Our response to COVID-19 can’t be even more poor quality, inaccessible homes
Any relaxation of planning regulations would be a disaster for accessible housing. We must not let the chaos of coronavirus push accessible housing down the priority order.
Associate Director for Housing, David Orr, backs the HoME coalition's open letter to the housing minister and explains what relaxing regulations would mean.
It’s widely known that homes are important to our mental and physical wellbeing. But the coronavirus lockdown has made us all acutely aware of just how integral a good home is to our quality of life. Many of us have been confined to houses that are unsuitable for our needs and maybe even dangerous to our health. The majority of the UK’s housing stock is unsuitable for a growing number of people with mobility issues – only 7% of English homes currently provide even the most basic accessibility features – and yet building targets are continually being missed. In the wake of the coronavirus crisis it’s important that accessible housing is given much greater priority and that government resists siren calls to relax planning regulations.
There is a poor quality debate around downsizing, which centres on older people remaining in family homes and therefore ‘clogging’ up the housing market, wasting bedrooms that could be used by growing families. Aside from the fact that people use bedrooms in all sorts of ways and this isn’t a good measure of the ‘use’ of a home, research shows that many over 50s cannot move home in the way that they would like, due to a lack of suitable housing options and inadequate provision of support and advice. Just 3.4% of people over the age of 50 move home each year, which is half as many moves as the rest of the population.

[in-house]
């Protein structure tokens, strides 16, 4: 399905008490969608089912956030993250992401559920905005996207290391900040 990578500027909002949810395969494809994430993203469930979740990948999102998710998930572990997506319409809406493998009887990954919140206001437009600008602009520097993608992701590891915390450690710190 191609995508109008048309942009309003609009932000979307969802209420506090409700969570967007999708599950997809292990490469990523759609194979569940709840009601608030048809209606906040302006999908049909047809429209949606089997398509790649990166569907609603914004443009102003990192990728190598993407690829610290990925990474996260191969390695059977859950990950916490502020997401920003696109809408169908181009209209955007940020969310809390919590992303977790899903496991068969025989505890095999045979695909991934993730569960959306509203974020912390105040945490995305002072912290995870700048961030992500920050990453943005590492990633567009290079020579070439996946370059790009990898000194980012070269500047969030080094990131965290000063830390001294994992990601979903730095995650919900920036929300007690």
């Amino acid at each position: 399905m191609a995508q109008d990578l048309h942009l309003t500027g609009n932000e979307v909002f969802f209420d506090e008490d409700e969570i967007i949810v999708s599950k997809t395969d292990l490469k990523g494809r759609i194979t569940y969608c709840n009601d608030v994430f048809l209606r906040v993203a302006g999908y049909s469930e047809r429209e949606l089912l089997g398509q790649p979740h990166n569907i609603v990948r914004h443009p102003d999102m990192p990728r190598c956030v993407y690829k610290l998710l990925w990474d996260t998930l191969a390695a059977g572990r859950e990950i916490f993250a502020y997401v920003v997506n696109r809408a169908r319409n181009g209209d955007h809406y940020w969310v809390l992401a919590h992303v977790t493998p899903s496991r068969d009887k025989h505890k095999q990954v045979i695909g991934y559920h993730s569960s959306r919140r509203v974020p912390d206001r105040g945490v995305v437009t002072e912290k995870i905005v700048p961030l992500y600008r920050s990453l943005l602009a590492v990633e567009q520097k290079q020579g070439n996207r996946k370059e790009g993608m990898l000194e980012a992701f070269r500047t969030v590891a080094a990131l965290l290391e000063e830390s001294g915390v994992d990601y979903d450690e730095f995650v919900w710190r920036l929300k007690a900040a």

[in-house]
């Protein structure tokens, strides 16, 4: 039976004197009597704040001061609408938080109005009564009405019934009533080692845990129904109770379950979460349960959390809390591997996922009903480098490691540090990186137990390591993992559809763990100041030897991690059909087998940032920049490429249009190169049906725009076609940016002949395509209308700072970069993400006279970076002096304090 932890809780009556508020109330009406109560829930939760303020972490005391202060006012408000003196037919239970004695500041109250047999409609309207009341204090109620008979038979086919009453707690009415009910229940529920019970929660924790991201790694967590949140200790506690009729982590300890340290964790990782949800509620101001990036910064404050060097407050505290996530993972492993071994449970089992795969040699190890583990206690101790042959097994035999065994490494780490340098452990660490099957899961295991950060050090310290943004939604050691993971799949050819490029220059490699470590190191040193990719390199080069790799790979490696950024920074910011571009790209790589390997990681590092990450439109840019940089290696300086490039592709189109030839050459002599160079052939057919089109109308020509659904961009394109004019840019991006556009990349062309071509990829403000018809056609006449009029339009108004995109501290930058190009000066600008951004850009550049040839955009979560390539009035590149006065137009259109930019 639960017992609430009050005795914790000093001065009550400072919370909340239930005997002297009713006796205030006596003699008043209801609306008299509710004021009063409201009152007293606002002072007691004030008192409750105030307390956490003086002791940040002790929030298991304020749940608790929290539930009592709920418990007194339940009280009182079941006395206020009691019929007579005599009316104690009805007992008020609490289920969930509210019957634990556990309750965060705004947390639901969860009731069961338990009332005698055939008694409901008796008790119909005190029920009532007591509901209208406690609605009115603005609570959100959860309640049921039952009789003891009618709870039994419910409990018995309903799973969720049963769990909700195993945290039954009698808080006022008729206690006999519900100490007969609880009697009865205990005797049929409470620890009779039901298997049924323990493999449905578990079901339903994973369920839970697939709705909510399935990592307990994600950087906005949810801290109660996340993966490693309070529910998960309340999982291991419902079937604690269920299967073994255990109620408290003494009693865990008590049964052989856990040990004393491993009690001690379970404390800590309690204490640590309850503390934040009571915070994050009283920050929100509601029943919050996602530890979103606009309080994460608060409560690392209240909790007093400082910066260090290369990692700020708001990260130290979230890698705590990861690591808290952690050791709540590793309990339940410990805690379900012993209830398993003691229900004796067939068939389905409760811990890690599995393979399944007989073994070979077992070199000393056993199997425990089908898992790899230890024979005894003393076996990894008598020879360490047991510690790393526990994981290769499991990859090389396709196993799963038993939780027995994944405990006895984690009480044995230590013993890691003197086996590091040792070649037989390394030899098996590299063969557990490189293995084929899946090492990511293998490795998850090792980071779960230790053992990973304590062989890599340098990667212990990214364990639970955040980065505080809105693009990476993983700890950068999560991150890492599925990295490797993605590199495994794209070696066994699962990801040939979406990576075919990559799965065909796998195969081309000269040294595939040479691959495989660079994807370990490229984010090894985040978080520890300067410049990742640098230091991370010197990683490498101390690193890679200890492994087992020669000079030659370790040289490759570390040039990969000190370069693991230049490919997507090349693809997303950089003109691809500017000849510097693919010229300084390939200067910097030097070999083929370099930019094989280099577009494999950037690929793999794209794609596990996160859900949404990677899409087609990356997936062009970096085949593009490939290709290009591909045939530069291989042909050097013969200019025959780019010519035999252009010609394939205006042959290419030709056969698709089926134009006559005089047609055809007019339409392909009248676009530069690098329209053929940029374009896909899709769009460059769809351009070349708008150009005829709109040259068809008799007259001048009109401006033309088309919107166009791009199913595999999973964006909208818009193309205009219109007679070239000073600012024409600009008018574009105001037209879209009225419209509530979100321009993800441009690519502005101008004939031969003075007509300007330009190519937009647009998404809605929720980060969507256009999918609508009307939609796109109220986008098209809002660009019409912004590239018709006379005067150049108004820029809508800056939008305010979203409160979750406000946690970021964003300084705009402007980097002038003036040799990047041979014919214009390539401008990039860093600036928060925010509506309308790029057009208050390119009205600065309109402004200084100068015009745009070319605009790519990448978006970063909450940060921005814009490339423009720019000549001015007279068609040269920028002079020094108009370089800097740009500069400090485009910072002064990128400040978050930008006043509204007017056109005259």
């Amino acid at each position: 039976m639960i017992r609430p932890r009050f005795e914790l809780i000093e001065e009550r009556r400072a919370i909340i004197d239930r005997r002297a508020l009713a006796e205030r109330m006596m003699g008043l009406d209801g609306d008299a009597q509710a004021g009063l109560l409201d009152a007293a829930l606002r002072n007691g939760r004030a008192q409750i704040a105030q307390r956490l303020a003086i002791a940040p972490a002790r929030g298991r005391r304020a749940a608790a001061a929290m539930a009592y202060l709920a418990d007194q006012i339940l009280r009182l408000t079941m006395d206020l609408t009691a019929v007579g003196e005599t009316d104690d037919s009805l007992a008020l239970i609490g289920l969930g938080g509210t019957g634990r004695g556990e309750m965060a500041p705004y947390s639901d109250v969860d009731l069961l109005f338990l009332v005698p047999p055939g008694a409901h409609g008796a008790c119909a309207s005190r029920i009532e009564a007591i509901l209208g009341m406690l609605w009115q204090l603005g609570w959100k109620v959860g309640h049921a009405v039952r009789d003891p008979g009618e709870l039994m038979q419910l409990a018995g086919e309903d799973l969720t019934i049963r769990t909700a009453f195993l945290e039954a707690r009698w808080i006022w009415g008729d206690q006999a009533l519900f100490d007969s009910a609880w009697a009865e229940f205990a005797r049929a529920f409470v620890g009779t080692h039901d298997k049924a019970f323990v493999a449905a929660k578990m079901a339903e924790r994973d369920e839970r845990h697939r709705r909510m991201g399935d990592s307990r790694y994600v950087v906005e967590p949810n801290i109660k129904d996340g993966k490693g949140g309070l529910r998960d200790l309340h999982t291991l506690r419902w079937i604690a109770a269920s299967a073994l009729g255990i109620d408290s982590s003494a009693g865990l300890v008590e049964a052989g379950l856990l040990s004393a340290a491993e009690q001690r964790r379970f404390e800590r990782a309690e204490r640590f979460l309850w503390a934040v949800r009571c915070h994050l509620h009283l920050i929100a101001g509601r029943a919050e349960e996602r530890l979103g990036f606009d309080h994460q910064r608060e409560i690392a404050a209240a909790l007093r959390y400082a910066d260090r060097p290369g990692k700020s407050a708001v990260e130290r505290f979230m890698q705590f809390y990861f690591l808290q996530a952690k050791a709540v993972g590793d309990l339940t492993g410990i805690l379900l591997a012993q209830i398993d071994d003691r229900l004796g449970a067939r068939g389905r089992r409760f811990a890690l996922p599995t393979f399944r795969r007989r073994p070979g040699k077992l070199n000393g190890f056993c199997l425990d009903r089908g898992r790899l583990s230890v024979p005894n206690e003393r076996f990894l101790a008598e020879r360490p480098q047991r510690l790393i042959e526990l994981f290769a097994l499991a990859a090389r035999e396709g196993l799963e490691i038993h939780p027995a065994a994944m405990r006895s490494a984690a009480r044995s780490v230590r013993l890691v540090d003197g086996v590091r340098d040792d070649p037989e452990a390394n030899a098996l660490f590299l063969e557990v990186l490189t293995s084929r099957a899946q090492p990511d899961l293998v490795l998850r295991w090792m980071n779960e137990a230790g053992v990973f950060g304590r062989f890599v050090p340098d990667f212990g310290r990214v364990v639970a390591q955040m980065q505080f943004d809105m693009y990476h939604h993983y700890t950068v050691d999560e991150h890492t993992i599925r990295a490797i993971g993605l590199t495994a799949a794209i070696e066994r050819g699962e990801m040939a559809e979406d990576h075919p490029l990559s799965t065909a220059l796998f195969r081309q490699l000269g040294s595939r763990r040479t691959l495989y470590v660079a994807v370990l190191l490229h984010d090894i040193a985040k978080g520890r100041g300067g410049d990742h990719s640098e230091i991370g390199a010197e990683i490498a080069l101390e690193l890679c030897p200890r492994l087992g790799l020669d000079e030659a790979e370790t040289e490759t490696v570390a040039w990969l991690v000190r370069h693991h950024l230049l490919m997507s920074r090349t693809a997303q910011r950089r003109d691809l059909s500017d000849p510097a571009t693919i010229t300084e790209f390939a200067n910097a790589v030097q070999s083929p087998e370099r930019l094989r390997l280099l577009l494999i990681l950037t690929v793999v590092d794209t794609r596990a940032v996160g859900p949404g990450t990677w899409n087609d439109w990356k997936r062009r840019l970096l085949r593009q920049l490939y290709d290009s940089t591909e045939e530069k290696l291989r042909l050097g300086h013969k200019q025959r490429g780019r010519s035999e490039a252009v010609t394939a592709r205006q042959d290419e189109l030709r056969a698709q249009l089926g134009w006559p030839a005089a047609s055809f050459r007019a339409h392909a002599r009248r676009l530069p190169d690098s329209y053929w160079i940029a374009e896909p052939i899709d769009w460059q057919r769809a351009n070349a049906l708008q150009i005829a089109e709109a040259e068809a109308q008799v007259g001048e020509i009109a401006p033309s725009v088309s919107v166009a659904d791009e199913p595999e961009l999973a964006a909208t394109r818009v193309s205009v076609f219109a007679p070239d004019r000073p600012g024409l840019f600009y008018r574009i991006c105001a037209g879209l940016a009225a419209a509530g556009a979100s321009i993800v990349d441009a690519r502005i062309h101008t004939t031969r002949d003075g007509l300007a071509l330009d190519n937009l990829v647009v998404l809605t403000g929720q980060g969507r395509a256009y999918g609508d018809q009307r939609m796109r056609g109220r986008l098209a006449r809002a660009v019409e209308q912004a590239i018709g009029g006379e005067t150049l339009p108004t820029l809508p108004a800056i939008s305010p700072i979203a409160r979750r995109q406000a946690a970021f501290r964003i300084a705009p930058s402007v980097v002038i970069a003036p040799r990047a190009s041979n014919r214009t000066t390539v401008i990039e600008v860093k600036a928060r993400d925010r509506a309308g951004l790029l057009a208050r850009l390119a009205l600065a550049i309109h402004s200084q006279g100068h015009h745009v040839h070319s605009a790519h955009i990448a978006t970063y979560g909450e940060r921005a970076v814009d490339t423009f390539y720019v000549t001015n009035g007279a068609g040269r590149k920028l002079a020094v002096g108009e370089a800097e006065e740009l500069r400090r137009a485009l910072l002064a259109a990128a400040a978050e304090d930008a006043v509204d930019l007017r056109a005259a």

In planning for the future of our communities, we need to be thinking about people’s aspirations and turn the conversation away from ‘downsizing’ to a much more positive and proactive ‘rightsizing’. We know that when it comes to choosing a home, older people are motivated by the same desires as other age groups. For example, wanting more space for guests, moving to a nicer area, better access to green spaces and remaining socially – and increasingly digitally – connected.
Accessible housing is vital in enabling older people to move and if there were better options, more people may well move out of family homes sooner. Many older people still refrain from moving until a sudden crisis, such as worsening health, eviction, or divorce, means they have to. This is absolutely the worst time to move. The current focus on providing extra-care housing and age-restricted retirement living clearly serves the needs of some people, but the overwhelming majority of people don't want specialist housing. They want connections to the communities they currently live in and to maintain these vital social networks.
While some councils are trying to be forward-thinking by including planning targets for new builds to meet accessibility standards, their efforts are being frustrated by some developers who actively lobby against these plans and may even threaten legal action. The Housing Made for Everyone (HoME) coalition was set up to encourage national government to strengthen and improve mandatory accessibility standards.
Developers have argued that local authorities’ targets for new homes to meet accessibility standards are not based on local need. This is just nonsense. The changing age structure of our population already provides significant evidence of need for more accessible housing. Developers are asking for regulations to be relaxed. Really? Our response to COVID-19 can’t and must not be even more poor quality, inaccessible homes.